The Meanderthals

Understated bike directions, a stoner’s lunch, and my kind of bus rides

I’m catching on that the uber-casual Ecuadorians have a penchant for understatement.

“The road from Banos to Rio Verde is mostly downhill,” said the guide in the bike shop where I rented a mountain bike and took off on a solo 15k “waterfall route” tour. I’d ride through the verdant mountains along a pulsing river and would see a dozen or so stunning waterfalls, he said. I’d have a chance to navigate the “cyclo vias” – narrow, cobblestoned routes carved into the side of the mountains that bypassed a series of motorized vehicles-only tunnels and get some views that motorists don’t see.

What he didn’t bother telling me, however, was that the first waterfall at Chamana was up an impressive incline that only halfway up forced me off my bike and to my feet, pushing my steed up the last half kilometer. Fellow bikers will understand what I mean when I say I was tapped out in my granny gear, wheezing in the thin Ecuadoran atmosphere and bonking, big time.

Translation: I couldn’t turn the pedals, the road was so steep, and I was out of gas, physically. So I walked, huffing and puffing up the hill.

It was worth all the grunting and struggling in the thin Andean air.

Surrounded by lush green vegetation that rises a couple thousand feet to the mountain’s crest, the Chamana falls first appear well down the mountainside and plunge several hundred feet into a series of deep pools. I stood on a small bridge over a large pool; the only one in sight, an occasional barking dog the only audible interruption to the soothing sounds of the gurgling waters.

The guide also told me the ride should take me 2-3 hours, and since Gabi would be taking a bus to meet me, he helped us figure our timing so we could connect at a roadside restaurant around lunch time. I scoffed at the insult. Imagine taking three hours to ride about 10 miles! I could do it twice, I thought, and have time to spare for a coffee before Gabi showed up with the local bus.

Big shot.

I took my time, particularly along the wet cobblestones on the cyclo vias, but when the skies opened up, drenching me in about 15 seconds, I hopped beneath a covered bus stop and waited out the deluge. Soaked, cold and eager to move on to keep my internal thermometer on high, I realized I’d best keep moving. It was by no means a strictly downhill nor a simple ride, but I showed up at the restaurant in Rio Verde where Gabi and I were to meet well before our arranged time. I downed a steaming cup of strong Ecuadorian coffee to warm my innards and waited for her to show up.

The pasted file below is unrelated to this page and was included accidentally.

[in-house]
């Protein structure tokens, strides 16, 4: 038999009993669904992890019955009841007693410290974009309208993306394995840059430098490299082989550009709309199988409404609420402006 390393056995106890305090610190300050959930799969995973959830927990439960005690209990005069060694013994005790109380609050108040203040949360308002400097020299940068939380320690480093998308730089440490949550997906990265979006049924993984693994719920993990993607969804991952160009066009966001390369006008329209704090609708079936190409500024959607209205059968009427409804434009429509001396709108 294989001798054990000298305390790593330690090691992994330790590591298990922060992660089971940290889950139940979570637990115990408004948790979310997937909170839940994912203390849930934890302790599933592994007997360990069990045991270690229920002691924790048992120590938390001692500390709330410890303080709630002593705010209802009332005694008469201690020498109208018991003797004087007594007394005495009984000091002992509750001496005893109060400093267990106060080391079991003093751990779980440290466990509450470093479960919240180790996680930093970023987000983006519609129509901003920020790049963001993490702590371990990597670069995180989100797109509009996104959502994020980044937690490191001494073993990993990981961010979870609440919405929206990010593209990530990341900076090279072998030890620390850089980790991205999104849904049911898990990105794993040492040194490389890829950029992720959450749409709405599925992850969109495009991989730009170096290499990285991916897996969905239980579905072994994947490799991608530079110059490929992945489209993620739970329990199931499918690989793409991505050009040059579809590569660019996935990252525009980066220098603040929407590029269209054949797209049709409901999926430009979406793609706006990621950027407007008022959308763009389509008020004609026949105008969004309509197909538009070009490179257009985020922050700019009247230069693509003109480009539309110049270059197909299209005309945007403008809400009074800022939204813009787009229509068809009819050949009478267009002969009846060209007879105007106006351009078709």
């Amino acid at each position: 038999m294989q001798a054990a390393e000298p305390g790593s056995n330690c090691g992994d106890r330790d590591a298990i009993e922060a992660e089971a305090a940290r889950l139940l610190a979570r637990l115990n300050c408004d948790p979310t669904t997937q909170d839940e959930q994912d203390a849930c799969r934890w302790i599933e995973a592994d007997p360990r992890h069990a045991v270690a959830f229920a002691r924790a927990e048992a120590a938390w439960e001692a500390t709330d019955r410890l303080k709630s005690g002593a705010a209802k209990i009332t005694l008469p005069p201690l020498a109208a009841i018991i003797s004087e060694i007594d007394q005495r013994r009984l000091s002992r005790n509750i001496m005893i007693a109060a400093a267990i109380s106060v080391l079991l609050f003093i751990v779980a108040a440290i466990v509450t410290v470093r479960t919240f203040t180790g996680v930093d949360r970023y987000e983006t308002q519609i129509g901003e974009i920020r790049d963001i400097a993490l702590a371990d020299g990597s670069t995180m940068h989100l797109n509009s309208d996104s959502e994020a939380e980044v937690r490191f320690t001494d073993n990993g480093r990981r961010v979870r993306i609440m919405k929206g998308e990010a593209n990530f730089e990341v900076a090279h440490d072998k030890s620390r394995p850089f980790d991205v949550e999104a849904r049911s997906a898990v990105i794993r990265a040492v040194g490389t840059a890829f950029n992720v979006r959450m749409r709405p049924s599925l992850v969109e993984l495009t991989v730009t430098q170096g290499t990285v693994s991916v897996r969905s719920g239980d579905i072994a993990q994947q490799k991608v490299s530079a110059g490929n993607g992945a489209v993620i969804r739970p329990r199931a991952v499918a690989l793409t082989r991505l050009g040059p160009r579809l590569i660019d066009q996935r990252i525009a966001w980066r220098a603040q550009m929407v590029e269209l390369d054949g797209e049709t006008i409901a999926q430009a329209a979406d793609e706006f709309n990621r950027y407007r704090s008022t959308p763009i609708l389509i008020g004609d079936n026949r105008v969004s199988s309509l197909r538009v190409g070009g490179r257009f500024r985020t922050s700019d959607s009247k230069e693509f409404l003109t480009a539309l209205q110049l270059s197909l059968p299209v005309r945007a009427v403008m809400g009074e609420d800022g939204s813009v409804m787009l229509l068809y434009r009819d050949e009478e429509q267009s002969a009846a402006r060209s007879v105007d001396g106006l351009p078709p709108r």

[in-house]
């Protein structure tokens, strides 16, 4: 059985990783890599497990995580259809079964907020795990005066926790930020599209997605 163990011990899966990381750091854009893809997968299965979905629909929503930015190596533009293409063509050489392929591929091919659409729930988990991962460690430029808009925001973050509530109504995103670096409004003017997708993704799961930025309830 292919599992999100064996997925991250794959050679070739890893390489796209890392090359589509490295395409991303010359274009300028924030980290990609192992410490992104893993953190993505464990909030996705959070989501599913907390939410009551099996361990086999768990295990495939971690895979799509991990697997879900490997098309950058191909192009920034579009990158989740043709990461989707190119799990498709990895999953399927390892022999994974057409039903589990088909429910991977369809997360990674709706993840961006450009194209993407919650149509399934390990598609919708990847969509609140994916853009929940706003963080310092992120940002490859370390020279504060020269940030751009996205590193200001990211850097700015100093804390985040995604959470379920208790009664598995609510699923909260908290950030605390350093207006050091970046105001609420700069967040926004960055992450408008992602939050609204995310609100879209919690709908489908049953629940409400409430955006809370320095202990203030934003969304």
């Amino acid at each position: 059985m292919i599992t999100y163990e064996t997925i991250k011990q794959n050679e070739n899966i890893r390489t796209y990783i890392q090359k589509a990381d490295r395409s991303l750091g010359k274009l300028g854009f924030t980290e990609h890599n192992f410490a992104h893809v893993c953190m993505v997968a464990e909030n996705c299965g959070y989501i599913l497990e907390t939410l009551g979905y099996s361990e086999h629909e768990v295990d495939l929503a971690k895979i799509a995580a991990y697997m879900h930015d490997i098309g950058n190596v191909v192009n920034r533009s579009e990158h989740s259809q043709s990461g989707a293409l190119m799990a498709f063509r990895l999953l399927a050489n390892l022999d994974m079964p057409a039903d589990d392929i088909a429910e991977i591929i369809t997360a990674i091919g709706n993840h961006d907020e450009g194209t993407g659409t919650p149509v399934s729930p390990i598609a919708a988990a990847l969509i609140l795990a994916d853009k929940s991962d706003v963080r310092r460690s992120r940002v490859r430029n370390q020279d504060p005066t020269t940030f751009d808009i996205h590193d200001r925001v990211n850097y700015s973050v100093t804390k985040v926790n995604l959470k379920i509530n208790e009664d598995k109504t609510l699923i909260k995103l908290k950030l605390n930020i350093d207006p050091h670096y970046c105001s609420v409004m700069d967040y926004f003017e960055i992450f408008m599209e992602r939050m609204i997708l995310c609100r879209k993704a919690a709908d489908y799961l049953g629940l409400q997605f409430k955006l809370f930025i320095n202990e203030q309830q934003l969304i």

Half an hour past our meeting time, thinking she’d bagged the idea of riding the bus in the rain (some local “buses” are pickup trucks with flimsy canopies flung over the top) I caught one of them back to Banos. The friendly driver overcharged me 50 cents ($2 instead of the customary $1.50) and then stopped to load about 30 mountain bikes into the back from a tour that had just finished in Rio Verde.

“Sientate en el cabina,” he told me as I helped load the bikes, nodding to the warmth of the truck cab.

We talked in pidgin Spanish and English on the 20 minute drive, me checking my Spanish translation app for help and him asking rudimentary questions to keep it simple.


I’m thinking the Dominican stoner who runs the SativaCafe in Banos ought to back off on the weed during business hours.

SativaCafe served amazing organic vegetarian food grown a few steps from the restaurant’s kitchen, and we had a delightful lunchtime culinary experience that, while delicious, went on for about an hour more than it needed. This was largely due to the amusing wanderings of the guy who ran the place. He’d take an order and disappear, returning with nothing in his hands. He’d pause in the middle of the restaurant, scratch his scraggly beard, and disappear into the kitchen once again before repeating the process.